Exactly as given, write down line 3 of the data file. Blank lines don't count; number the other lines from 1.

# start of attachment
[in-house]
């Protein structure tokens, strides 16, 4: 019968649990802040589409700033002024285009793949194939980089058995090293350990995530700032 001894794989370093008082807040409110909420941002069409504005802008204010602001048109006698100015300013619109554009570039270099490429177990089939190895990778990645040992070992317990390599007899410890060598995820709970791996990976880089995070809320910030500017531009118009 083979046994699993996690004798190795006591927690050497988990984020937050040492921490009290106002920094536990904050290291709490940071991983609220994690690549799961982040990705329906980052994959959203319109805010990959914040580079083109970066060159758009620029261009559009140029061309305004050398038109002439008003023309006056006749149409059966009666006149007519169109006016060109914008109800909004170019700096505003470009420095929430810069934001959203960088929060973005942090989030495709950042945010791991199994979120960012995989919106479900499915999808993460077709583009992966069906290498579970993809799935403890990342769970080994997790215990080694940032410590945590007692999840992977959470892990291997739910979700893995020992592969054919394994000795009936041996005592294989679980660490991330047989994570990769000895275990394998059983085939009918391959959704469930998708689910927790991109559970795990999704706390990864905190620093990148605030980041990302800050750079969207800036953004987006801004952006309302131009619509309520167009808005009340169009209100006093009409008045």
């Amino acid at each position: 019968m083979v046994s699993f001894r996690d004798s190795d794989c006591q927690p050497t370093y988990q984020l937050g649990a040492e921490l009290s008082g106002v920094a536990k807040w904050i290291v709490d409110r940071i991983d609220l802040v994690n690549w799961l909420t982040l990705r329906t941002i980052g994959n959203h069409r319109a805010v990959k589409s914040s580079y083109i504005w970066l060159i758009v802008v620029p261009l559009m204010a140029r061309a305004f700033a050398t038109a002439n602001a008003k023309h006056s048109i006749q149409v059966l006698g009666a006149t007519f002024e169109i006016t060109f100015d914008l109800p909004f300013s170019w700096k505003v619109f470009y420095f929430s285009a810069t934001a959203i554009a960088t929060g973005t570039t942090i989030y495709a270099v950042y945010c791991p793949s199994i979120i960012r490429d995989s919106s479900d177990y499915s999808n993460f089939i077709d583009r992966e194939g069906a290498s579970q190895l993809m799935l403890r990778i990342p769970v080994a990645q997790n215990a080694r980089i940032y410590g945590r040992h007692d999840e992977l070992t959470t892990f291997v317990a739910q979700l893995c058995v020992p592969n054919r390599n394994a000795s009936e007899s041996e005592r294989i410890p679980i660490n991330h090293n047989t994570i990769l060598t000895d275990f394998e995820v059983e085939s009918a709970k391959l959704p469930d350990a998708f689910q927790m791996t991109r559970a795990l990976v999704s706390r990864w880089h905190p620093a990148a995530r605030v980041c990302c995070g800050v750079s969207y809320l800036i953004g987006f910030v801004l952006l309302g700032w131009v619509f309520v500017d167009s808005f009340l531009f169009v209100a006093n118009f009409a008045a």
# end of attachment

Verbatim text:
């Amino acid at each position: 019968m083979v046994s699993f001894r996690d004798s190795d794989c006591q927690p050497t370093y988990q984020l937050g649990a040492e921490l009290s008082g106002v920094a536990k807040w904050i290291v709490d409110r940071i991983d609220l802040v994690n690549w799961l909420t982040l990705r329906t941002i980052g994959n959203h069409r319109a805010v990959k589409s914040s580079y083109i504005w970066l060159i758009v802008v620029p261009l559009m204010a140029r061309a305004f700033a050398t038109a002439n602001a008003k023309h006056s048109i006749q149409v059966l006698g009666a006149t007519f002024e169109i006016t060109f100015d914008l109800p909004f300013s170019w700096k505003v619109f470009y420095f929430s285009a810069t934001a959203i554009a960088t929060g973005t570039t942090i989030y495709a270099v950042y945010c791991p793949s199994i979120i960012r490429d995989s919106s479900d177990y499915s999808n993460f089939i077709d583009r992966e194939g069906a290498s579970q190895l993809m799935l403890r990778i990342p769970v080994a990645q997790n215990a080694r980089i940032y410590g945590r040992h007692d999840e992977l070992t959470t892990f291997v317990a739910q979700l893995c058995v020992p592969n054919r390599n394994a000795s009936e007899s041996e005592r294989i410890p679980i660490n991330h090293n047989t994570i990769l060598t000895d275990f394998e995820v059983e085939s009918a709970k391959l959704p469930d350990a998708f689910q927790m791996t991109r559970a795990l990976v999704s706390r990864w880089h905190p620093a990148a995530r605030v980041c990302c995070g800050v750079s969207y809320l800036i953004g987006f910030v801004l952006l309302g700032w131009v619509f309520v500017d167009s808005f009340l531009f169009v209100a006093n118009f009409a008045a």